In 1856 Smetham moved with his family to 1 Park Lane, Paradise Row, Stoke Newington, a village of relative isolation on the northeast outskirts of London. This quiet village proved a conducive setting where he could paint. He was to remain there for the rest of his life except for time spent in mental institutions. Smetham unfortunately never achieved much artistic success. He tried a number of artistic strategies to revive his career, including painting smaller works that he thought he could produce more quickly and sell easier than larger works. He also tried book illustration and producing etchings that he could sell to a subscription list, but these too proved unsuccessful. Smetham was also a poet, essayist, and art critic. He had an article on William Blake published in the January 1869 issue of the Quarterly Review. Because Smetham was a devout Methodist his sense of personal failure and disappointment, coupled with his strong religious beliefs that God would provide for the worldly well-being of the devout, led Smetham to the conclusion that he must truly be a sinner and that God was judging and condemning him. His religious mania, severe depression, and paranoia led to a series of mental breakdowns. He had a serious crisis in 1877 and was confined to Hanwell Insane Asylum in Southall near Ealing. Smetham was mentally ill, delusional, and a recluse for the final twelve years of his life. During his final two years he virtually stopped speaking. He died on February 5, 1889 at Chipping Ongar and was buried in a family grave in Highgate Cemetery, London.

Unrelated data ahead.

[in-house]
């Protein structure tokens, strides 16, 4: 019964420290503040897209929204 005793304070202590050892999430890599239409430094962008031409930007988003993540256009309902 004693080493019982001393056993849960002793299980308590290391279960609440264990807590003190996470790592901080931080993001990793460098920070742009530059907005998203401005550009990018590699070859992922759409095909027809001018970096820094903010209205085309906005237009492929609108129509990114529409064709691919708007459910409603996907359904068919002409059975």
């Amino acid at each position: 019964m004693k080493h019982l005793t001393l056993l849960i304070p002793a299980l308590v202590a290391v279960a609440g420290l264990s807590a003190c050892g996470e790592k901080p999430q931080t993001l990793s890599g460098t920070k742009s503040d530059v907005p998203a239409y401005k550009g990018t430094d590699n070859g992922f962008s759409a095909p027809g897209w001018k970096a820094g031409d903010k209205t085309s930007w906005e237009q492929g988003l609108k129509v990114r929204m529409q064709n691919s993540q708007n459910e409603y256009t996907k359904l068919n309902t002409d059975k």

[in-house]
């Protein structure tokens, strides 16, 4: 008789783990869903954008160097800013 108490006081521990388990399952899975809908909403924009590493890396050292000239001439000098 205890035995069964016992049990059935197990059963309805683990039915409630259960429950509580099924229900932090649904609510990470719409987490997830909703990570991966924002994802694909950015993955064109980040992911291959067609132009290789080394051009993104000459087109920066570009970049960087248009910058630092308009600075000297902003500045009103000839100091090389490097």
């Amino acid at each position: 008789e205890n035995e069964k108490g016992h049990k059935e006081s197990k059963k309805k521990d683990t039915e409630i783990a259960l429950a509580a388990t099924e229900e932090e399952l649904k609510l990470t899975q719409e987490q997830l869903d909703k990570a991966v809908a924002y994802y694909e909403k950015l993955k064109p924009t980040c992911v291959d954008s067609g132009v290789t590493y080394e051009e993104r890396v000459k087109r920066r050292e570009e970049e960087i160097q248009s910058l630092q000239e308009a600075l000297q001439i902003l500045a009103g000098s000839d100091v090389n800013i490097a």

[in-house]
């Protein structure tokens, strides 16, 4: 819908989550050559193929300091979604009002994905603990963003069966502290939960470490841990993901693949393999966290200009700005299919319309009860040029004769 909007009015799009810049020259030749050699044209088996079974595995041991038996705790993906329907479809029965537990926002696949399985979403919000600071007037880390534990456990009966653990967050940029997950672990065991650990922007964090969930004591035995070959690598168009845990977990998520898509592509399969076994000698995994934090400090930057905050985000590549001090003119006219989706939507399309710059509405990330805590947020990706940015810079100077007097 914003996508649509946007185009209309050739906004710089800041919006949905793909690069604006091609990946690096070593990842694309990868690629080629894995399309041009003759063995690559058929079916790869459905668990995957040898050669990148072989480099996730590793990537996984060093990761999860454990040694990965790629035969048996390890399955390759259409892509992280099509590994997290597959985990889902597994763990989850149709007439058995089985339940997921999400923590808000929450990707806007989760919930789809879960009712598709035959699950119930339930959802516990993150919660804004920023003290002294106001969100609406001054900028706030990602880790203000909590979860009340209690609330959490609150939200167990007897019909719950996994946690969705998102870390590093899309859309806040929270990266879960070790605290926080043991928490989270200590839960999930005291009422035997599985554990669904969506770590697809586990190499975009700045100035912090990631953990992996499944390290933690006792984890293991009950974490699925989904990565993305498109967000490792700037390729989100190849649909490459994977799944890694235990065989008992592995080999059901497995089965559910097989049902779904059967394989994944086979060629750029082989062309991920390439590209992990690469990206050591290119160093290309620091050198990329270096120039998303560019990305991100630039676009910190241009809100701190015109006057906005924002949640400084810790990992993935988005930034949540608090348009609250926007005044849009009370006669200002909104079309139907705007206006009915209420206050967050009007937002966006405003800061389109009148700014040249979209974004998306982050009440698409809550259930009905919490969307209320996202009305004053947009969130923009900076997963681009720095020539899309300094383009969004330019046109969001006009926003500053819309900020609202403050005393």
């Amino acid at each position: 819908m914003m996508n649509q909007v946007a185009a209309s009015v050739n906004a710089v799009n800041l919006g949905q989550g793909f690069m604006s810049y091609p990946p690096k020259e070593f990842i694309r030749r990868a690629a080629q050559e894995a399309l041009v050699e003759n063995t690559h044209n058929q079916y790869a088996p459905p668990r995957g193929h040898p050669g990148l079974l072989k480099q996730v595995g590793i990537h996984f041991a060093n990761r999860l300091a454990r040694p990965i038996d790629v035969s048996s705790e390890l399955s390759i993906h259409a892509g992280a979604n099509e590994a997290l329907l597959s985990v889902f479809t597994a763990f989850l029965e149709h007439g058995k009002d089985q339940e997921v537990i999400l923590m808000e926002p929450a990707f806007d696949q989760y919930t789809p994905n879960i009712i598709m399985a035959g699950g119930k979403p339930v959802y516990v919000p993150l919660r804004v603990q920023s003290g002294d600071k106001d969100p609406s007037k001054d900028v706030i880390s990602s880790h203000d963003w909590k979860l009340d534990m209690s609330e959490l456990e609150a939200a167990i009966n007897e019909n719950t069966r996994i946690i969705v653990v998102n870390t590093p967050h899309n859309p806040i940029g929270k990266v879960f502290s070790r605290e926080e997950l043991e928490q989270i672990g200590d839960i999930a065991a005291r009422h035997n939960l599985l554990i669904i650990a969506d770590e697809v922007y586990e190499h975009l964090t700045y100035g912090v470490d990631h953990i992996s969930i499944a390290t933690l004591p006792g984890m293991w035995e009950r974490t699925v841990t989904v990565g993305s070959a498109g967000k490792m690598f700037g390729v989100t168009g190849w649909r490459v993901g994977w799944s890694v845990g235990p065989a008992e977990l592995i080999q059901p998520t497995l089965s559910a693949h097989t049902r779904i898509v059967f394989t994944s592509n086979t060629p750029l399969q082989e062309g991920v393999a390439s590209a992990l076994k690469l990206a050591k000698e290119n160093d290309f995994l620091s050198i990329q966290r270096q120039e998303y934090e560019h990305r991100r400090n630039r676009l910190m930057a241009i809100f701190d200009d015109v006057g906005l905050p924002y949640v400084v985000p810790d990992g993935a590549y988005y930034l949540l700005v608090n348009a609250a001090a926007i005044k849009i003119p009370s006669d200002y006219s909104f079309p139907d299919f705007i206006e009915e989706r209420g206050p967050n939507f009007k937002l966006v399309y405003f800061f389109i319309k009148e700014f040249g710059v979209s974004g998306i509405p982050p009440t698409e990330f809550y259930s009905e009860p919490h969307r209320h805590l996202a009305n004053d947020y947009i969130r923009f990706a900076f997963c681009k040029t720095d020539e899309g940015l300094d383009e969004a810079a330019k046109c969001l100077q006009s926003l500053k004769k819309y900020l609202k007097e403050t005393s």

Bishop, Morchard and Edward Malins. James Smetham and Francis Danby. Two 19th Century Romantic Painters. London: Eric & Joan Stevens, 1974.

Casteras, Susan P. James Smetham: Artist, Author, Pre-Raphaelite Associate. Aldershot, U.K.: Scholar Press, 1995.

Davies, William. "Memoir of James Smetham." In Letters of James Smetham. Ed. Sarah Smetham and William Davies. London: Macmillan, 1892. 1-50. Google Books. Free Ebook.

Forsaith, Peter S. “James Smetham, Wesleyan Pre-Raphaelite.” Pre-Raphaelite Society Review 24 (Autumn 2016): 55-65.

Gilchrist, Alexander. The Life of William Blake. Vol. I, London: Macmillan and Co., second edition, 1880.

Grigson, Geoffrey. “James Smetham.” The Cornhill Magazine, 163 (Autumn 1948): 323-46.

Hueffer, Ford M. Ford Madox Brown. A Record of his Life and Works. London: Longmans, Green and Co. 1896.

“James Smetham and C. Allston Collins.” The Art Journal 66 (1904): 281-82.

James Smetham Studio Notebook, 1871-1873. Smetham Collection, SME/1/5/3. The Oxford Centre for Methodism and Church History. Flickr. Web. 17 April 2021.

Rossetti, Dante Gabriel. The Correspondence of Dante Gabriel Rossetti. The Chelsea Years, 1863-67. Ed. William E. Fredeman, Volume 3. Cambridge: D.S. Brewer, 2003.

Rossetti, William Michael. Some Reminiscences of William Michael Rossetti. Volume 2. London: Brown Langham & Co. Ltd., 1906.

Ruskin, John. The Works of John Ruskin. Ed. E. T. Cook and Alexander Wedderburn Vol. 14. London: George Allen, 1904.

Smetham, James. The Letters of James Smetham: With an Introductory Memoir, Ed. Sarah Smetham and William Davies. London: Macmillan, 1892.

Smetham, Sarah: Family Letters and Memoranda, with Some Additional Letters of James Smethan, 2 Vols. Unpublished and undated, Smetham family collection.

Smetham, James. “Modern Sacred Art in England.” The London Review 18 (1862): 51-79.

Created 23 March 2022